July 29, 2011
Have you ever seen a wild parrot in L.A.? Like many other North American cities, Los Angeles has a healthy population of many species of parrots, the most commonly seen of these species in Exposition Park is the Yellow-chevroned Parakeet, Brotogeris chirri.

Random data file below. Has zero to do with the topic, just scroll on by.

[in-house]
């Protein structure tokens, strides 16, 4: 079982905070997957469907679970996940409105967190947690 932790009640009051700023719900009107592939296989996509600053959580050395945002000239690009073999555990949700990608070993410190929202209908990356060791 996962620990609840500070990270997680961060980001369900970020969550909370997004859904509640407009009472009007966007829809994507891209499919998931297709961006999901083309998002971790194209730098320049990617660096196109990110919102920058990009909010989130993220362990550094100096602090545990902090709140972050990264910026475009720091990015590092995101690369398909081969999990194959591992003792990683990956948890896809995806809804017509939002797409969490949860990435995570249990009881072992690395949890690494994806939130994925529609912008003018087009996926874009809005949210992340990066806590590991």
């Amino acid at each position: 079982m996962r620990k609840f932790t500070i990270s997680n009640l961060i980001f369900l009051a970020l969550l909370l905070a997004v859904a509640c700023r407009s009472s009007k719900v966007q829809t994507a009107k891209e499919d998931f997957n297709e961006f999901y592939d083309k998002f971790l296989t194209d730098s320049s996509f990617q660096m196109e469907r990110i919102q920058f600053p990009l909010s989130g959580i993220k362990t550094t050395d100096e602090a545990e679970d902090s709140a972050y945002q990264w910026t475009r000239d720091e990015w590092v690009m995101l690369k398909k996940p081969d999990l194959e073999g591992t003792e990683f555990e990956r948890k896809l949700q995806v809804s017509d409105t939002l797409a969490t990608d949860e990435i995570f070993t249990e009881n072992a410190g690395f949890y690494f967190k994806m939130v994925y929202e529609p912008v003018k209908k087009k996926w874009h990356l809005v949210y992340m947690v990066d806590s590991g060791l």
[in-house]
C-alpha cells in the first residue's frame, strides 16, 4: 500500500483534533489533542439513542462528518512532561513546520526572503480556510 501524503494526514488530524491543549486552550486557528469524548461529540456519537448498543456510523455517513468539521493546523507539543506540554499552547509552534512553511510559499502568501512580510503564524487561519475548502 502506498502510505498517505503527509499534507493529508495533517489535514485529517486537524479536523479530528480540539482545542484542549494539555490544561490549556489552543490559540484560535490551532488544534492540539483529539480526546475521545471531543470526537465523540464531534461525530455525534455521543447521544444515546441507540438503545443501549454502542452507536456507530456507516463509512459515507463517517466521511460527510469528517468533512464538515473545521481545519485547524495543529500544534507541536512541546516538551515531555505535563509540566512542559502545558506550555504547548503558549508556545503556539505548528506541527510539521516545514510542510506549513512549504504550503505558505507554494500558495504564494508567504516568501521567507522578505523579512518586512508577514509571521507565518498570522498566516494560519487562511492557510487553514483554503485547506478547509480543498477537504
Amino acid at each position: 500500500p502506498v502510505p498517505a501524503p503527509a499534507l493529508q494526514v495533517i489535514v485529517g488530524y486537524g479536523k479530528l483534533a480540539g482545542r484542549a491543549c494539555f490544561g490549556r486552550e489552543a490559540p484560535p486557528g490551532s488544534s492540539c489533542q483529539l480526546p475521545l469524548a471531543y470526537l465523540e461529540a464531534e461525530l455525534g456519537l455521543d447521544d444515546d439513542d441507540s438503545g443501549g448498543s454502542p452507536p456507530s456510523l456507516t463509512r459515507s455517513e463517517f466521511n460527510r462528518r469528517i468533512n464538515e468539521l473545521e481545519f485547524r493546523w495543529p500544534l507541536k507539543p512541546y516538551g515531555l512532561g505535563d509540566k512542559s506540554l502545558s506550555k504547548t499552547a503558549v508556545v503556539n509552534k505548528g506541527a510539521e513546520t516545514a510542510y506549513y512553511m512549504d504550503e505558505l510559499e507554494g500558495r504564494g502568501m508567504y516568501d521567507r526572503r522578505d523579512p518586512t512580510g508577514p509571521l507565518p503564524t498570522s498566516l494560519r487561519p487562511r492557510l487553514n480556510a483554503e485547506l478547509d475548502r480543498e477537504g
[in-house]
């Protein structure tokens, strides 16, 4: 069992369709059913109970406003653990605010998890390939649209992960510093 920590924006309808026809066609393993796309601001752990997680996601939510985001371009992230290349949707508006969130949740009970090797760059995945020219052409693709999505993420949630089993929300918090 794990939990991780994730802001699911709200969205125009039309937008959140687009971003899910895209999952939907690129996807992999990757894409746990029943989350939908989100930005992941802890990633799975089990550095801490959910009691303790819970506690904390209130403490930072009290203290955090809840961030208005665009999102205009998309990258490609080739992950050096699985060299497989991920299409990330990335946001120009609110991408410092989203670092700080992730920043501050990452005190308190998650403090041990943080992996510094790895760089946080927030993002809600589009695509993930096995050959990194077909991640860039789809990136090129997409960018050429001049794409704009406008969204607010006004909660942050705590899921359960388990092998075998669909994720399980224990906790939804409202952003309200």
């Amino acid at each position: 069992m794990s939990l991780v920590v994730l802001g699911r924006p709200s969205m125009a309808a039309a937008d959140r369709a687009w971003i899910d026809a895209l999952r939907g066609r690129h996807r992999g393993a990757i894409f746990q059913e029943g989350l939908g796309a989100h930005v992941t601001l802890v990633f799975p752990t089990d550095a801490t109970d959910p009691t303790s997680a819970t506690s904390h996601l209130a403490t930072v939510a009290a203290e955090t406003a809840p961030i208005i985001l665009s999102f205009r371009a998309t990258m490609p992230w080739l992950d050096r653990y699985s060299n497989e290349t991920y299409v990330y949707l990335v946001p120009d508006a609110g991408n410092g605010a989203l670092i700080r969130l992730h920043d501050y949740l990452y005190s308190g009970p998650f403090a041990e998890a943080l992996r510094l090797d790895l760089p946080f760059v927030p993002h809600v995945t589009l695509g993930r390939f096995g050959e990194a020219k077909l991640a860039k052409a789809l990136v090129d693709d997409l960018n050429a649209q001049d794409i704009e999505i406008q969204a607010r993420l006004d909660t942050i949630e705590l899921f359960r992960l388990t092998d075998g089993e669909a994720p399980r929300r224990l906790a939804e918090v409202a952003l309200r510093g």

Yellow-chevroned Parakeets feeding on coral tree nectarJail Break!People like to keep parrots as pets. To satisfy this demand, literally hundreds of thousands of parrots have been imported legally (and untold numbers illegally) into the United States over the past 50 plus years. In some cases this demand has lead to demonstrable drains on natural populations and even endangerment of some species. Inevitably, imported birds escape or are released, and over the decades enough free-flying parrots have survived to establish breeding populations in the U.S.A., particularly in metropolitan areas of south Florida and Southern California.Time to Get Liquored UpIf you’ve never seen a feral parrot around L.A. you might start looking for them in trees. At this time of year the parrots can be seen feeding on blossoms and nectar in flowering coral trees in the genus Erythrina (see picture above). This behavior is not unique to feral parrots as coral trees also appear in their native range. However other food sources they exploit in this region, such as Eucalyptus, are not found in their native range which is another example of adaptation to our altered L.A. landscape.Yellow-chevroned Parakeets are native to Brazil and adjacent areas, and were introduced to L.A. earlier this century. No one knows exactly how the introduction happened, but we do know it was from parrots that were imported here for the pet trade.